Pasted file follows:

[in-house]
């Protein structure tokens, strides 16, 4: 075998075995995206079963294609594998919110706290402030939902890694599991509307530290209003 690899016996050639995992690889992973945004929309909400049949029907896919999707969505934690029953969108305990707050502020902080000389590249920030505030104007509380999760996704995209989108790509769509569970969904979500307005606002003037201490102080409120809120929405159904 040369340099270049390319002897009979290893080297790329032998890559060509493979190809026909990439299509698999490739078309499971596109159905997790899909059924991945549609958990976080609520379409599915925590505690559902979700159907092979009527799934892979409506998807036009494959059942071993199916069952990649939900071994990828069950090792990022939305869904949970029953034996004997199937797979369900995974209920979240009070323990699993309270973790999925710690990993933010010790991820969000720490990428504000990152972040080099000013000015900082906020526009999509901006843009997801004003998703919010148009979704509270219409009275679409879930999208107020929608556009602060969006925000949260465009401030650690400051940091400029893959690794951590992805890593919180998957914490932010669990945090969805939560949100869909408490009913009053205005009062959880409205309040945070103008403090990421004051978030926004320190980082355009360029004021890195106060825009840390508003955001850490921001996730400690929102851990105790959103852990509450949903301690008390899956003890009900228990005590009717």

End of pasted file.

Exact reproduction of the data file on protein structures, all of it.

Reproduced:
[in-house]
């Protein structure tokens, strides 16, 4: 075998075995995206079963294609594998919110706290402030939902890694599991509307530290209003 690899016996050639995992690889992973945004929309909400049949029907896919999707969505934690029953969108305990707050502020902080000389590249920030505030104007509380999760996704995209989108790509769509569970969904979500307005606002003037201490102080409120809120929405159904 040369340099270049390319002897009979290893080297790329032998890559060509493979190809026909990439299509698999490739078309499971596109159905997790899909059924991945549609958990976080609520379409599915925590505690559902979700159907092979009527799934892979409506998807036009494959059942071993199916069952990649939900071994990828069950090792990022939305869904949970029953034996004997199937797979369900995974209920979240009070323990699993309270973790999925710690990993933010010790991820969000720490990428504000990152972040080099000013000015900082906020526009999509901006843009997801004003998703919010148009979704509270219409009275679409879930999208107020929608556009602060969006925000949260465009401030650690400051940091400029893959690794951590992805890593919180998957914490932010669990945090969805939560949100869909408490009913009053205005009062959880409205309040945070103008403090990421004051978030926004320190980082355009360029004021890195106060825009840390508003955001850490921001996730400690929102851990105790959103852990509450949903301690008390899956003890009900228990005590009717």